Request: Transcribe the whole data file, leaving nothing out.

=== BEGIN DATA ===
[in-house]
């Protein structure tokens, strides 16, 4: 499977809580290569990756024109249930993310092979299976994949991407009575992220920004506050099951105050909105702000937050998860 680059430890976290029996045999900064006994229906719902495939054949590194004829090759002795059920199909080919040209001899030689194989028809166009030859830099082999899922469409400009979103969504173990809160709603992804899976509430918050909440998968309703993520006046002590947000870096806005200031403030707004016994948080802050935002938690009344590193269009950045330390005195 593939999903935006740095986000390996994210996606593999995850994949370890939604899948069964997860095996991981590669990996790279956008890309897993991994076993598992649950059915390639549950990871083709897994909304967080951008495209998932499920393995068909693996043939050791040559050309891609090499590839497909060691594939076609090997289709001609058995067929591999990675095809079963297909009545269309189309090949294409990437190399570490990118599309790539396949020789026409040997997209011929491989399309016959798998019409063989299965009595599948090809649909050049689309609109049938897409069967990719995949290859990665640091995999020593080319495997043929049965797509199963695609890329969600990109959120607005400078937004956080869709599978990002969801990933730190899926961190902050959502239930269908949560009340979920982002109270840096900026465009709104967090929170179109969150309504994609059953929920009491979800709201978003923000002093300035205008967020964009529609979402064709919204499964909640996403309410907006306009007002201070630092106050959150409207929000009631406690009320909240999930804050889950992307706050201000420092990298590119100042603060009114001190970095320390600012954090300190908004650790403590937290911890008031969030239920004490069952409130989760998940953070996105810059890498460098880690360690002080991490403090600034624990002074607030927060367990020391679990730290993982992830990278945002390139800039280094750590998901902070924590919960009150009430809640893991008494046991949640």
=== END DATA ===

[in-house]
């Protein structure tokens, strides 16, 4: 499977809580290569990756024109249930993310092979299976994949991407009575992220920004506050099951105050909105702000937050998860 680059430890976290029996045999900064006994229906719902495939054949590194004829090759002795059920199909080919040209001899030689194989028809166009030859830099082999899922469409400009979103969504173990809160709603992804899976509430918050909440998968309703993520006046002590947000870096806005200031403030707004016994948080802050935002938690009344590193269009950045330390005195 593939999903935006740095986000390996994210996606593999995850994949370890939604899948069964997860095996991981590669990996790279956008890309897993991994076993598992649950059915390639549950990871083709897994909304967080951008495209998932499920393995068909693996043939050791040559050309891609090499590839497909060691594939076609090997289709001609058995067929591999990675095809079963297909009545269309189309090949294409990437190399570490990118599309790539396949020789026409040997997209011929491989399309016959798998019409063989299965009595599948090809649909050049689309609109049938897409069967990719995949290859990665640091995999020593080319495997043929049965797509199963695609890329969600990109959120607005400078937004956080869709599978990002969801990933730190899926961190902050959502239930269908949560009340979920982002109270840096900026465009709104967090929170179109969150309504994609059953929920009491979800709201978003923000002093300035205008967020964009529609979402064709919204499964909640996403309410907006306009007002201070630092106050959150409207929000009631406690009320909240999930804050889950992307706050201000420092990298590119100042603060009114001190970095320390600012954090300190908004650790403590937290911890008031969030239920004490069952409130989760998940953070996105810059890498460098880690360690002080991490403090600034624990002074607030927060367990020391679990730290993982992830990278945002390139800039280094750590998901902070924590919960009150009430809640893991008494046991949640």